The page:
On November 19, 2005, at about 7 p.m., Ernest Lewis, then 13 years old, was on his way home from church walking towards the bus stop at 145th Street and Convent Avenue in Manhattan. He saw a bus ahead and ran along the sidewalk to catch it before the driver pulled away.
Ernest reached the rear of the 60 foot long stopped bus and tapped the side with his hands to alert the driver but as Ernest was going toward the front to get on the bus, he fell under the wheel near the sidewalk, at the middle of the bus. At the same time, the bus began to pull out of the stop and ran over his legs with the right middle tire.
Ernest sustained very significant leg injuries and a lawsuit was brought on his behalf alleging that the bus driver was negligent because he pulled away from the bus stop when it was unsafe to do so.
The jury heard testimony about where Ernest was when the bus moved out, what the driver saw and heard before moving and on March 3, 2011 they returned a verdict finding the driver 100% at fault. They then heard testimony about Ernest’s injuries and awarded him pain and suffering damages in the sum of $6,500,000 ($2,500,000 past – five years, $4,000,000 future – 10 years).
In Lewis v. New York City Transit Authority (1st Dept. 2012) both the liability and damages verdict have been affirmed on appeal.
The decision sets forth that plaintiff sustained an open fracture of his distal fibula and a degloving injury of his ankle and lower leg (the traumatic tearing away of tissue and muscle) resulting in extensive hospitalization, surgeries, arthritic changes and a need for future ankle fusion. Here are the details of plaintiff’s treatment:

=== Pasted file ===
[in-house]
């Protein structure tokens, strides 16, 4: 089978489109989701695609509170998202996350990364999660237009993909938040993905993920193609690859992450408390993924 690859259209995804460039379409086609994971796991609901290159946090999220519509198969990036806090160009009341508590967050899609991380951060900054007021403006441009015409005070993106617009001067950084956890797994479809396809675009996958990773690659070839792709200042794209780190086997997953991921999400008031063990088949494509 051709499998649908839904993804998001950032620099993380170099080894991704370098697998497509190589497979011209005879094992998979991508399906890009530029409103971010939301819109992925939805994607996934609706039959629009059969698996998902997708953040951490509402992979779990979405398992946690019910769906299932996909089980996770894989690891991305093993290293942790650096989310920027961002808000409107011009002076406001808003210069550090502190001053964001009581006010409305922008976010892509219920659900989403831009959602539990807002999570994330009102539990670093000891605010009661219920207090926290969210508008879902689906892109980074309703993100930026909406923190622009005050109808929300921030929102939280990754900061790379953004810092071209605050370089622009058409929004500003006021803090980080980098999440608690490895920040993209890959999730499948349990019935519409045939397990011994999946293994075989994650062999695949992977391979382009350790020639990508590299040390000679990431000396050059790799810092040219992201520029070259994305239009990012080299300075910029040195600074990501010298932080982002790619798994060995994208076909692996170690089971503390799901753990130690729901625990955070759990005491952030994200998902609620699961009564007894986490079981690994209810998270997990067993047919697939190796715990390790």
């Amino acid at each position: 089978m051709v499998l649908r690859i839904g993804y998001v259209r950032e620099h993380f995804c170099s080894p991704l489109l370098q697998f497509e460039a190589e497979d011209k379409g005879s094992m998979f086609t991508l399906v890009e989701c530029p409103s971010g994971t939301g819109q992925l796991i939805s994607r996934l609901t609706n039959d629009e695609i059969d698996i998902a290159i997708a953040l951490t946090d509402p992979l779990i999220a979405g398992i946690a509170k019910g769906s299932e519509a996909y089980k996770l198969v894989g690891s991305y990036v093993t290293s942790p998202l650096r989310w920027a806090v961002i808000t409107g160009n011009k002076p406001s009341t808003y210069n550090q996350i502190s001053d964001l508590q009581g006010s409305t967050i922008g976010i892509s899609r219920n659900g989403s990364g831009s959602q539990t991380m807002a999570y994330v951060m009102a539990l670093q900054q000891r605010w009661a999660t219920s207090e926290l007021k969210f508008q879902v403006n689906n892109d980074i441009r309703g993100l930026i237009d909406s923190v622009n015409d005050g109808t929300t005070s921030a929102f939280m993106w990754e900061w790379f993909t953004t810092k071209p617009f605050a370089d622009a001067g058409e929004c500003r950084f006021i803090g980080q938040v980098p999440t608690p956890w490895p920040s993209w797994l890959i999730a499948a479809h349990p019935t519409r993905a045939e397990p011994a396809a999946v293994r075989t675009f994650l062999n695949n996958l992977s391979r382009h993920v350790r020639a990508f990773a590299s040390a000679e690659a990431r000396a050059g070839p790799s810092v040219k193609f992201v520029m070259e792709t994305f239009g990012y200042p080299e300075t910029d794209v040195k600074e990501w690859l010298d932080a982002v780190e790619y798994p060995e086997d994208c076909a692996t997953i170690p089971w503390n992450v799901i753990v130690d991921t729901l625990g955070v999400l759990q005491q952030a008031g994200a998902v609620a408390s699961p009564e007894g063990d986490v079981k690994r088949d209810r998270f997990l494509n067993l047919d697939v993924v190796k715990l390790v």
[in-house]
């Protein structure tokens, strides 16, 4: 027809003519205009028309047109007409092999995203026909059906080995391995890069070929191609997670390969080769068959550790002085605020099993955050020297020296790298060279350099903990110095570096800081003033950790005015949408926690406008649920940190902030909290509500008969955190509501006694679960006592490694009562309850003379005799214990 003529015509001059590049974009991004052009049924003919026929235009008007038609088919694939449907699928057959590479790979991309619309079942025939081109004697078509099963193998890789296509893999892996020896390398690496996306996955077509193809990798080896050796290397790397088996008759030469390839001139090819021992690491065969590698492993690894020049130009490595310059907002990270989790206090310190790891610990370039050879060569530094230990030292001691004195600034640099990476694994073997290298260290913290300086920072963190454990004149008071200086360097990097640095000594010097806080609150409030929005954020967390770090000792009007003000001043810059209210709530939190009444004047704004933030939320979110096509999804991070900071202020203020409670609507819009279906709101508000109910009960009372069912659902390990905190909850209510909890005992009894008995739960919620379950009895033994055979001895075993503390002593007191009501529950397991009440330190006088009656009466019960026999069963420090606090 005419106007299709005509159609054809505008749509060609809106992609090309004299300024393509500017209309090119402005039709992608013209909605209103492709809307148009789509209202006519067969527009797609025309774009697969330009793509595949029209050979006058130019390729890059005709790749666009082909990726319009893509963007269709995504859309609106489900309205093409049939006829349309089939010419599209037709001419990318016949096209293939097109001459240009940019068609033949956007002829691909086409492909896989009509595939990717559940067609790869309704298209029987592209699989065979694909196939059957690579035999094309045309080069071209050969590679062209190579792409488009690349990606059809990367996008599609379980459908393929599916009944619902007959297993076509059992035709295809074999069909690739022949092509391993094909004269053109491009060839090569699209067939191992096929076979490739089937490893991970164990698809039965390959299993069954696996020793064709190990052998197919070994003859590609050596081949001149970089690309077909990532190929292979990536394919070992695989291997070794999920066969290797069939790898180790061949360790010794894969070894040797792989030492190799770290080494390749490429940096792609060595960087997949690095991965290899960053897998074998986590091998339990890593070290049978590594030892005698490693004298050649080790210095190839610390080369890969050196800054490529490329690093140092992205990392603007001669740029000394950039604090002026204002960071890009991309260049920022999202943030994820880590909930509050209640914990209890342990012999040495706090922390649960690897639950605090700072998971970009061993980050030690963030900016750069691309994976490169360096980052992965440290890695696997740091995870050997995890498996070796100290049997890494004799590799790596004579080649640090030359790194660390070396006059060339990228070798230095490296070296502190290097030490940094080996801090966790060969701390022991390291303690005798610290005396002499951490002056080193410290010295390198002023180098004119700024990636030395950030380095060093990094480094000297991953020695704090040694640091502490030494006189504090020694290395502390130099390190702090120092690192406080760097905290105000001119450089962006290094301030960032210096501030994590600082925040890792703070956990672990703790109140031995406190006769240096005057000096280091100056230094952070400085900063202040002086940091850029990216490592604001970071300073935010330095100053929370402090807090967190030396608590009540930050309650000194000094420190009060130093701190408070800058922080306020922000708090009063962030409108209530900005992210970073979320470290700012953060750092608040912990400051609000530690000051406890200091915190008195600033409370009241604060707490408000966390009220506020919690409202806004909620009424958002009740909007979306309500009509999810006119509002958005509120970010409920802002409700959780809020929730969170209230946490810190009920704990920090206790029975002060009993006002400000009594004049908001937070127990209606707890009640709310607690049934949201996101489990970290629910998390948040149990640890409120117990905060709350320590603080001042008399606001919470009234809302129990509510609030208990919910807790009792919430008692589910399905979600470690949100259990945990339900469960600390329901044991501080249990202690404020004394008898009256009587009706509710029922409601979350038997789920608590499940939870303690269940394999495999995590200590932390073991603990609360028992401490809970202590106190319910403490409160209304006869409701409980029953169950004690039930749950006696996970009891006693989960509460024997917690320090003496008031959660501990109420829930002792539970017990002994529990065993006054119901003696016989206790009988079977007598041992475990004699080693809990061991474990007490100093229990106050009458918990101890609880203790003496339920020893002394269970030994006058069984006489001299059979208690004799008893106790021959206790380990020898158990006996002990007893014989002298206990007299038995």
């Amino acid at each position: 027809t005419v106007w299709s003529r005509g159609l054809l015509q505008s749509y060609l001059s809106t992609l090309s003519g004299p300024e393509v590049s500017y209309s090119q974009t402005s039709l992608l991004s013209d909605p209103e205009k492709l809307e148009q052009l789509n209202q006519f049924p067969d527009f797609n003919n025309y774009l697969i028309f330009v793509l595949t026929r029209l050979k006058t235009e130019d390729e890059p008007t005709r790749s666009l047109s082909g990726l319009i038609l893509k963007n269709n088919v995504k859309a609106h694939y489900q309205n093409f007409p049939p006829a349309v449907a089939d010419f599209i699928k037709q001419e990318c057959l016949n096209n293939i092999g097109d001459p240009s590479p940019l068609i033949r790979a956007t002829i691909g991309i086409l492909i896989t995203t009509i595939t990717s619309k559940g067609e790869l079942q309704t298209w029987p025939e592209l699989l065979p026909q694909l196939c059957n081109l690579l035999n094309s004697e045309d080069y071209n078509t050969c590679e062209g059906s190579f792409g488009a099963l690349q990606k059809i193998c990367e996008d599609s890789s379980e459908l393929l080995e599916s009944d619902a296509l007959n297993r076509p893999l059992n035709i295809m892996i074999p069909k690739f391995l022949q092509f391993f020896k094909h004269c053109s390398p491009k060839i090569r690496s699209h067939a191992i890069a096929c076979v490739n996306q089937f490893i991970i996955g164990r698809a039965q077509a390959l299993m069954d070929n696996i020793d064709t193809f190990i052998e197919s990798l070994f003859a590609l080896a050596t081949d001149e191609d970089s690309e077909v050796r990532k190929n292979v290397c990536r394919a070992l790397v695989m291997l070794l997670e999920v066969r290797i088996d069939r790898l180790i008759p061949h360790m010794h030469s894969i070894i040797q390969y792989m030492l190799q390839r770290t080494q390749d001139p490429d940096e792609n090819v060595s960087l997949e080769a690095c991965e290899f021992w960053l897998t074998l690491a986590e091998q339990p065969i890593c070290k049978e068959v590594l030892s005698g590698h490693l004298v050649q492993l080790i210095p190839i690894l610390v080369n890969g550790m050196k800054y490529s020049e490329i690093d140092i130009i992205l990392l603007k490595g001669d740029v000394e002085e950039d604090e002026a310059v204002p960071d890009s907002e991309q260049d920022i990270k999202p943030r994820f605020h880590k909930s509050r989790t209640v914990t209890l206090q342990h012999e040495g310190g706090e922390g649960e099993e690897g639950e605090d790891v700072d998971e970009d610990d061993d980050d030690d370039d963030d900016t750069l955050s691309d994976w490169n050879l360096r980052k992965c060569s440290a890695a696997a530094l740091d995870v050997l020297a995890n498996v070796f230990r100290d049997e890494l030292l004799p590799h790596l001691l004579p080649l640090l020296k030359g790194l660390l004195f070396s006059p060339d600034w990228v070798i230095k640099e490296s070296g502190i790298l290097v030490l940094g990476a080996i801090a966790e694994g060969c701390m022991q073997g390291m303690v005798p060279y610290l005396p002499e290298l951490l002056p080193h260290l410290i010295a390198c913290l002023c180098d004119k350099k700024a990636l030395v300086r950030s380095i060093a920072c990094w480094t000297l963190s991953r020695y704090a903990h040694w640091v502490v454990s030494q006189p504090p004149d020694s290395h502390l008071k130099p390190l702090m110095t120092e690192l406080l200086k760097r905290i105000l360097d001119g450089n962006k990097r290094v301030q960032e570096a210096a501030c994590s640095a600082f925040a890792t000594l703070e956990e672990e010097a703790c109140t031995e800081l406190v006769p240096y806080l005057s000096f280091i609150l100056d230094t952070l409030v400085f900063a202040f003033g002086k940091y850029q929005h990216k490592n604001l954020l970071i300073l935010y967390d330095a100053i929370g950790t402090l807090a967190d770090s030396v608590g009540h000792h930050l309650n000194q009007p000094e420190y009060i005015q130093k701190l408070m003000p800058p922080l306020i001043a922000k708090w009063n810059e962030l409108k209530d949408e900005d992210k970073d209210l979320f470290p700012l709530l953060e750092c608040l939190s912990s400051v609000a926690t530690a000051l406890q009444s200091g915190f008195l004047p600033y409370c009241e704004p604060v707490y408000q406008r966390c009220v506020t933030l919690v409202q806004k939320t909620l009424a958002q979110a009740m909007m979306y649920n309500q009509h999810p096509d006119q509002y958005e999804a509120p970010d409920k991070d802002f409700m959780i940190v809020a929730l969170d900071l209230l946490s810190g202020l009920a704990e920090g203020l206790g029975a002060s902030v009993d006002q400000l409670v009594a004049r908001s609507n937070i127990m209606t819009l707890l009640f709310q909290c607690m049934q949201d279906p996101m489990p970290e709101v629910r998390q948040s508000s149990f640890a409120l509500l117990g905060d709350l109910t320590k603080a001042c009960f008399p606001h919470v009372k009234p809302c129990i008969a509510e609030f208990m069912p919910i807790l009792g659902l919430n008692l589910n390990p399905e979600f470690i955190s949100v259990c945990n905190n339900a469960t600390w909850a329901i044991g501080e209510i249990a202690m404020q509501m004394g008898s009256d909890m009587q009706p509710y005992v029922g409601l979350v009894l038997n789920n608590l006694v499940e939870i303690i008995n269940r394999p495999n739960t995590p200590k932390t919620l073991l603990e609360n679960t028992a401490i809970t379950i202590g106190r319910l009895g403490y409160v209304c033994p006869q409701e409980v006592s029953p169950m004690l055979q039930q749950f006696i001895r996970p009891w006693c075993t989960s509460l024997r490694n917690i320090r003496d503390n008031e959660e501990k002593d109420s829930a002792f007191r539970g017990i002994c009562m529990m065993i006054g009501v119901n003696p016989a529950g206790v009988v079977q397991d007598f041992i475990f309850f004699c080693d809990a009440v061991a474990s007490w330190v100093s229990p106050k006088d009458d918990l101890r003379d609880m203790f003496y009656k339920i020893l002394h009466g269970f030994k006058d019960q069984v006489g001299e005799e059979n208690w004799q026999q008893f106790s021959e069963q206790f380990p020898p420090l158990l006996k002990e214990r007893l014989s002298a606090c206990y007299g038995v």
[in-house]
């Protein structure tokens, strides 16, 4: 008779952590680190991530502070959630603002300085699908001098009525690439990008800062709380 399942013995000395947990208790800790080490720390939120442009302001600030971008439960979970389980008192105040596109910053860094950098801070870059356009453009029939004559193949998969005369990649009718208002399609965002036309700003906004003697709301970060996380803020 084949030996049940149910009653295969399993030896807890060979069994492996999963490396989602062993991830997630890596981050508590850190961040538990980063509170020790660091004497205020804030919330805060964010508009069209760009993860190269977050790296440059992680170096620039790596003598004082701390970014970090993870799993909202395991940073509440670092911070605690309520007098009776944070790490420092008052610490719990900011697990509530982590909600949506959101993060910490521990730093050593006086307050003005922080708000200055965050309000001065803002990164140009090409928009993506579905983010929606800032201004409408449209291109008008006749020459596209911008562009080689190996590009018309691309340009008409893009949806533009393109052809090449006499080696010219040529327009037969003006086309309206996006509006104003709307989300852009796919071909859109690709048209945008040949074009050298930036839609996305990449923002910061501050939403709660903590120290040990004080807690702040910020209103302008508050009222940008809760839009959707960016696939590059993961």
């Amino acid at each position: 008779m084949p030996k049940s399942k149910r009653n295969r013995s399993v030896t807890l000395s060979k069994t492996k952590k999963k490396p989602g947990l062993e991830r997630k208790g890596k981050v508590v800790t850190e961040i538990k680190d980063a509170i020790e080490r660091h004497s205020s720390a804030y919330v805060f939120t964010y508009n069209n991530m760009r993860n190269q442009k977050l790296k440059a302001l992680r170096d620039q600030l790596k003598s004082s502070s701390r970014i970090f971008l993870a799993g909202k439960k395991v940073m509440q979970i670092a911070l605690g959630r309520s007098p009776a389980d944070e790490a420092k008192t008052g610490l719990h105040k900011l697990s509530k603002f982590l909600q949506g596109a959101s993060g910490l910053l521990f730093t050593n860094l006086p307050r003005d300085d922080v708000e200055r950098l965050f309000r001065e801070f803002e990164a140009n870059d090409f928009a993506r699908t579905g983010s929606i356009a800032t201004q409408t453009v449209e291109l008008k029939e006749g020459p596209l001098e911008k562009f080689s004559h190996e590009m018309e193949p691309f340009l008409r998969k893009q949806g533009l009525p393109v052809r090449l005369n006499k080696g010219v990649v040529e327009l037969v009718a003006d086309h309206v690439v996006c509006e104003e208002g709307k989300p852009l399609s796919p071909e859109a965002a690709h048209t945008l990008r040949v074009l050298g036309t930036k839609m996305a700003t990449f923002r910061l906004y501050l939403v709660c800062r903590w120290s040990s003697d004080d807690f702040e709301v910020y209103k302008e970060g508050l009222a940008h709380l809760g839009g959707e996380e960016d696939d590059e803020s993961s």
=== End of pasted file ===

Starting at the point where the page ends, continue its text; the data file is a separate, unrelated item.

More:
- open reduction and internal fixation surgery (with screw and rod through the length of the fibula)
- external fixation applied to right leg for three months
- placement of syndesmotic screw between tibia and fibula
- five irrigation and debridement and plastic surgical procedures for highest grade of severity of tissue loss (including an eight hour surgery to transplant abdominal muscle to his calf and a 400 square centimeter skin graft from his thigh)
- surgery to transplant blood vessels
- total of eight surgical procedures in the three months post-accident
- left ankle casted for six weeks for suspected calcaneus fracture
- hospital in-patient for three and a half weeks, 10 weeks of in-patient physical therapy and 14 months of home care
Plaintiff’s prognosis is poor:
- substantially limited range of motion in all aspects of his right ankle
- arthritis presence indicates the need for ankle replacement or fusion surgery in five years
- permanent scarring on abdomen and leg with dessication (dryer skin caused by lack of any oil producing glands leading to permanent chronic skin cracking and injury susceptibiliy
- inability to walk without limping by the end of many days
- embarrassment and depression
- Plaintiff’s main treating physicians – an orthopedic surgeon and a plastic surgeon – testified on his behalf; however, while the defense had plaintiff examined before trial by three different physicians, no doctor testified for the defense.
- The jury’s award of future pain and suffering damages covered a period of only 10 years even though the judge charged the jury that plaintiff’s life expectancy was 57 years and the testimony of plaintiff’s physicians as to permanency was unchallenged. Plaintiff’s counsel surmised that the jurors must have had some knowledge of the workings of New York’s structured settlement law (CPLR 5041) that limits (i.e., structures in the form of an annuity) future pain and suffering payments to a period of 10 years.